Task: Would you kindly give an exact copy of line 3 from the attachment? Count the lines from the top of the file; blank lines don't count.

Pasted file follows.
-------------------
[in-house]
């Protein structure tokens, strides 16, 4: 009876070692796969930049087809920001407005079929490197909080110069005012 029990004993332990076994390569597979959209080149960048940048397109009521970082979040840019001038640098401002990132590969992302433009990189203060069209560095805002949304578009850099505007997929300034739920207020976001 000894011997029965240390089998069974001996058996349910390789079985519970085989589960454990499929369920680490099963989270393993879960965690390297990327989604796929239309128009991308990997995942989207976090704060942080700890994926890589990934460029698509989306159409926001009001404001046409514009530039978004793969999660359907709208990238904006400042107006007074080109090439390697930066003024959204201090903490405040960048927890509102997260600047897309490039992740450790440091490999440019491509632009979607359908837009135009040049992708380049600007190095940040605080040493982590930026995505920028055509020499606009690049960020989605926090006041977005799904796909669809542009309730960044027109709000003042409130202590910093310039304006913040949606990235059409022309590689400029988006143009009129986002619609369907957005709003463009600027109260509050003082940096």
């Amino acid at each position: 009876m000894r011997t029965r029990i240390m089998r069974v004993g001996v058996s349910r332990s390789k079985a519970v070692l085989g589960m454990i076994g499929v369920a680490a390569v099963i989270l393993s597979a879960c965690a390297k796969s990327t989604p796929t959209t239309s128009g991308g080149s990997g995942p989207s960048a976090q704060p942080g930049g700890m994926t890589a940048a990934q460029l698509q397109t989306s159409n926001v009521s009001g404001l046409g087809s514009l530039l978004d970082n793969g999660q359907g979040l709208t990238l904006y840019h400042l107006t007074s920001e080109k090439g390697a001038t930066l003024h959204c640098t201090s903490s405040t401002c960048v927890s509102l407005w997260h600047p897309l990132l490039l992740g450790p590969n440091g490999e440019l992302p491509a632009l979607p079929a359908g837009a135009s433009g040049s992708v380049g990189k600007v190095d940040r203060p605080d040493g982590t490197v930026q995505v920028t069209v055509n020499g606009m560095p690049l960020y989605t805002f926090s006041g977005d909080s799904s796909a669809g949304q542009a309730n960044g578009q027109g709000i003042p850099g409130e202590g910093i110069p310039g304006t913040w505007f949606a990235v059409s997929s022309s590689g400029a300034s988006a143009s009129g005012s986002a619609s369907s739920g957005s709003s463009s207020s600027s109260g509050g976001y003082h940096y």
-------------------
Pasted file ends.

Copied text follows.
């Amino acid at each position: 009876m000894r011997t029965r029990i240390m089998r069974v004993g001996v058996s349910r332990s390789k079985a519970v070692l085989g589960m454990i076994g499929v369920a680490a390569v099963i989270l393993s597979a879960c965690a390297k796969s990327t989604p796929t959209t239309s128009g991308g080149s990997g995942p989207s960048a976090q704060p942080g930049g700890m994926t890589a940048a990934q460029l698509q397109t989306s159409n926001v009521s009001g404001l046409g087809s514009l530039l978004d970082n793969g999660q359907g979040l709208t990238l904006y840019h400042l107006t007074s920001e080109k090439g390697a001038t930066l003024h959204c640098t201090s903490s405040t401002c960048v927890s509102l407005w997260h600047p897309l990132l490039l992740g450790p590969n440091g490999e440019l992302p491509a632009l979607p079929a359908g837009a135009s433009g040049s992708v380049g990189k600007v190095d940040r203060p605080d040493g982590t490197v930026q995505v920028t069209v055509n020499g606009m560095p690049l960020y989605t805002f926090s006041g977005d909080s799904s796909a669809g949304q542009a309730n960044g578009q027109g709000i003042p850099g409130e202590g910093i110069p310039g304006t913040w505007f949606a990235v059409s997929s022309s590689g400029a300034s988006a143009s009129g005012s986002a619609s369907s739920g957005s709003s463009s207020s600027s109260g509050g976001y003082h940096y």